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The 10 Best Addiction Memoirs

Books about addiction and recovery are among the fastest growing genres in publishing. From David Carr to Mary Karr, hundreds of authors publish addiction-related memoirs each year. The Fix salutes the best of the bunch.

  • The Infinitely Wise One

    For a book called Drinking: A Love Story, Caroline Knapp’s well-loved memoir of alcoholism is far less sentimental than its title would suggest. In fact, the extent to which her book avoids sentimentality—the emotion surest to alienate a reader if a memoir should fall victim to it—is what makes Drinking: A Love Story so successful. Certainly Knapp was infatuated with alcohol, as she explains while chronicling her journey using the extended metaphor of a love affair as a framework for the narrative. But the clear, essayistic voice, which favors exposition more than scene, puts Knapp squarely in control of the storytelling, and her prose is peppered with quotable, pithy wisdoms—many of which will be familiar to anyone who has spent time in AA, but her masterfully intimate style gives them new resonance. Knapp is a clever, analytical writer; she doesn’t bother trying to grip her reader with sensational action or ornate language; there are no horrific revelations of child abuse or confessions of drunken vehicular manslaughter to be found here. But like the lure of the drink that she loved so well, Knapp’s writing is quietly, sneakily seductive. 

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  • The Charismatic One With an Inferiority Complex

    Portrait of an Addict as a Young Man was released in 2010, well after the junkie memoir boom of the prior decade had already drawn to a close, but it still made a splash—due largely to Clegg’s high-profile role in the publishing world as a successful literary agent. The praise was not undeserved: Few books have captured the frantic desperation of addiction as well as Clegg’s does. And though he remains a relatively high-bottom addict—the binge on crack cocaine that the book documents lasted only a few months, and he spent it whittling away his substantial savings in a string of boutique hotels—Clegg writes in such graphic detail that it’s easy to imagine how broken he must have felt by the time he got clean again. Yet the best elements of the book are not the scenes meticulously detailing every element of the crack-smoking experience, but the ones that explore his feelings of insecurity as a young, dynamic arriviste in the glittering landscape of the New York literati, and his tortured relationship with his partner, Noah. Though his book may be a portrait of an addict, Clegg truly shines when he turns his lens to the world that the addict is tearing down.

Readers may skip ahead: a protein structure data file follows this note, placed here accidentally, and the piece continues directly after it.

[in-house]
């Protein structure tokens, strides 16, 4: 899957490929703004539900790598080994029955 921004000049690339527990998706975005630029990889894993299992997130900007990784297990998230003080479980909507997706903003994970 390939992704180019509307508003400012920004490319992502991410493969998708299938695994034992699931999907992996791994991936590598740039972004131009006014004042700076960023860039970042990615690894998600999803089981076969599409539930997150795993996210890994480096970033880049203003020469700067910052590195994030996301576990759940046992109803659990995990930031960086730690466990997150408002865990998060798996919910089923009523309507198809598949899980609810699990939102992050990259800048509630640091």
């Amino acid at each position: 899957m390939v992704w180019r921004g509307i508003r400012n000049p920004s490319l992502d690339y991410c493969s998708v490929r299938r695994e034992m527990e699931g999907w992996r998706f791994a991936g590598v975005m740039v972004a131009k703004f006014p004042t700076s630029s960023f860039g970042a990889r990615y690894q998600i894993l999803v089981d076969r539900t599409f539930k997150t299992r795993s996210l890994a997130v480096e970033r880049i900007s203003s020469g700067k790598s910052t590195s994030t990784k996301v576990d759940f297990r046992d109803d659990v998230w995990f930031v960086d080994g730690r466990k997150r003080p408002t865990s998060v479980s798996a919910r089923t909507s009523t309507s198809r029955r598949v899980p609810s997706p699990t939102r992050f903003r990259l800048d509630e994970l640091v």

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  • The Conversion Story Masquerading as Addiction Memoir

    Mary Karr has been credited with launching the spate of confessional memoirs in the ‘90s with her now-seminal memoir, The Liars’ Club. The long-awaited book of her alcoholism, recovery, and subsequent conversion to Catholicism, Lit, is easily as mesmerizing as The Liars’ Club and its equally well-received follow-up, Cherry, even as it defies the conventional thematic unity of most addiction memoirs. The anecdotes that comprise much of Lit don’t always have a direct link to her alcoholism, but Karr’s facile melding of lyrical language with candid revelations result in prose of breathtaking self-awareness. What undergirds Lit is not, in fact, the alcoholism that paralyzed Karr for so many years (which, when compared to the scabrous material of many other addiction memoirs, is actually fairly tame), but the journey to faith that her alcoholism catalyzed. 

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  • The One That Was Actually a Diary

    It’s literary lore that The Basketball Diaries is actually adapted from Jim Carroll’s real teenage diaries, and while this could just be PR invention, it wouldn’t be too surprising if it were true. In droll, plainspoken prose, Carroll details the minutest detail of his troubled adolescence in New York City during the 1960s, putting the vernacular of the day to good use. The audacious frankness with which Carroll describes his experiences of falling into an escalating heroin addiction and going to great lengths to maintain his habit creates an implicit pact of trust with the reader, making The Basketball Diaries a masterpiece of intimacy that transcends its humble language. 

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  • The Bracingly Cerebral One

    Ann Marlowe would probably take umbrage with the inclusion of How to Stop Time: Heroin From A to Z on this list—it is more a book about the drug itself than addiction as a process—but it would be unfair to exclude it when its utterly unflinching depiction of bourgeois heroin usage is so riveting. A writer for The Village Voice who spent much of the ‘90s snorting (but never shooting) heroin, Marlowe organizes her book as an encyclopedia, with brief vignettes on topics, some as mundane as “bag” and “Max Fish,” others as metaphysical as “minimalism” and “sacrifice.” The more intriguing thread in the book is the commentary on consumer culture, which, Marlowe hypothesizes, resulted in the heroin boom of the ‘90s. Marlowe was labeled a dilettante by detractors, and lambasted for glamorizing heroin when her habit was never really an addiction. And yet, it is telling the definition of addiction that she drops in the first few pages—“Addiction is a mourning for the irrecoverable glories of the first time”—is as shrewd and provocative as any in the lexicon.